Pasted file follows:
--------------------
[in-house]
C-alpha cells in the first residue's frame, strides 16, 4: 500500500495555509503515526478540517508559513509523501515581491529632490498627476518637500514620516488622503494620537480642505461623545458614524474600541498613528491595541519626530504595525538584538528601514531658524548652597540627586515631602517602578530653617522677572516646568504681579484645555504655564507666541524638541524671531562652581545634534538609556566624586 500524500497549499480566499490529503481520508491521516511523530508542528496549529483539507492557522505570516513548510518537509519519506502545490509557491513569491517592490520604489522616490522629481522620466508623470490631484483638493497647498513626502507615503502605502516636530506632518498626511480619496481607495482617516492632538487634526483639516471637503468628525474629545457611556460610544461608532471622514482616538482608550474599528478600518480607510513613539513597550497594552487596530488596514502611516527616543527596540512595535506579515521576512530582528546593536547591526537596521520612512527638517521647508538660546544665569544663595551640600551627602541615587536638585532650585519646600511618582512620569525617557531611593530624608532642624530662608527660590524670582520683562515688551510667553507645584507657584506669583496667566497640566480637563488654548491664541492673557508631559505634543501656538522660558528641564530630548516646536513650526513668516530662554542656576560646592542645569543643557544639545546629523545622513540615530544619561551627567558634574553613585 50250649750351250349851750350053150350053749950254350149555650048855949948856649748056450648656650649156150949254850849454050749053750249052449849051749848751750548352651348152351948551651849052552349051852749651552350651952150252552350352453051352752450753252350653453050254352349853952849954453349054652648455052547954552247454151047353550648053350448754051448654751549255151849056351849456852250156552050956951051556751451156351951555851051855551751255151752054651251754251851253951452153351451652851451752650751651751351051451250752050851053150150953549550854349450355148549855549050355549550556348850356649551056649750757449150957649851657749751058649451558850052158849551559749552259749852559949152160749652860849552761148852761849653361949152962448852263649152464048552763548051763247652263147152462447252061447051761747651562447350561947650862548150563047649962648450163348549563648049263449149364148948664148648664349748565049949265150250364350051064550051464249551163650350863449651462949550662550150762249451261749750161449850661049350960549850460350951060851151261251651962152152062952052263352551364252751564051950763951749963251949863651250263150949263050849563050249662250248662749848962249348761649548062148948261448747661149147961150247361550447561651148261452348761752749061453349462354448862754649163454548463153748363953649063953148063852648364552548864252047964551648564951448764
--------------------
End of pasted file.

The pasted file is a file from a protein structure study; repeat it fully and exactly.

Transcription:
[in-house]
C-alpha cells in the first residue's frame, strides 16, 4: 500500500495555509503515526478540517508559513509523501515581491529632490498627476518637500514620516488622503494620537480642505461623545458614524474600541498613528491595541519626530504595525538584538528601514531658524548652597540627586515631602517602578530653617522677572516646568504681579484645555504655564507666541524638541524671531562652581545634534538609556566624586 500524500497549499480566499490529503481520508491521516511523530508542528496549529483539507492557522505570516513548510518537509519519506502545490509557491513569491517592490520604489522616490522629481522620466508623470490631484483638493497647498513626502507615503502605502516636530506632518498626511480619496481607495482617516492632538487634526483639516471637503468628525474629545457611556460610544461608532471622514482616538482608550474599528478600518480607510513613539513597550497594552487596530488596514502611516527616543527596540512595535506579515521576512530582528546593536547591526537596521520612512527638517521647508538660546544665569544663595551640600551627602541615587536638585532650585519646600511618582512620569525617557531611593530624608532642624530662608527660590524670582520683562515688551510667553507645584507657584506669583496667566497640566480637563488654548491664541492673557508631559505634543501656538522660558528641564530630548516646536513650526513668516530662554542656576560646592542645569543643557544639545546629523545622513540615530544619561551627567558634574553613585 50250649750351250349851750350053150350053749950254350149555650048855949948856649748056450648656650649156150949254850849454050749053750249052449849051749848751750548352651348152351948551651849052552349051852749651552350651952150252552350352453051352752450753252350653453050254352349853952849954453349054652648455052547954552247454151047353550648053350448754051448654751549255151849056351849456852250156552050956951051556751451156351951555851051855551751255151752054651251754251851253951452153351451652851451752650751651751351051451250752050851053150150953549550854349450355148549855549050355549550556348850356649551056649750757449150957649851657749751058649451558850052158849551559749552259749852559949152160749652860849552761148852761849653361949152962448852263649152464048552763548051763247652263147152462447252061447051761747651562447350561947650862548150563047649962648450163348549563648049263449149364148948664148648664349748565049949265150250364350051064550051464249551163650350863449651462949550662550150762249451261749750161449850661049350960549850460350951060851151261251651962152152062952052263352551364252751564051950763951749963251949863651250263150949263050849563050249662250248662749848962249348761649548062148948261448747661149147961150247361550447561651148261452348761752749061453349462354448862754649163454548463153748363953649063953148063852648364552548864252047964551648564951448764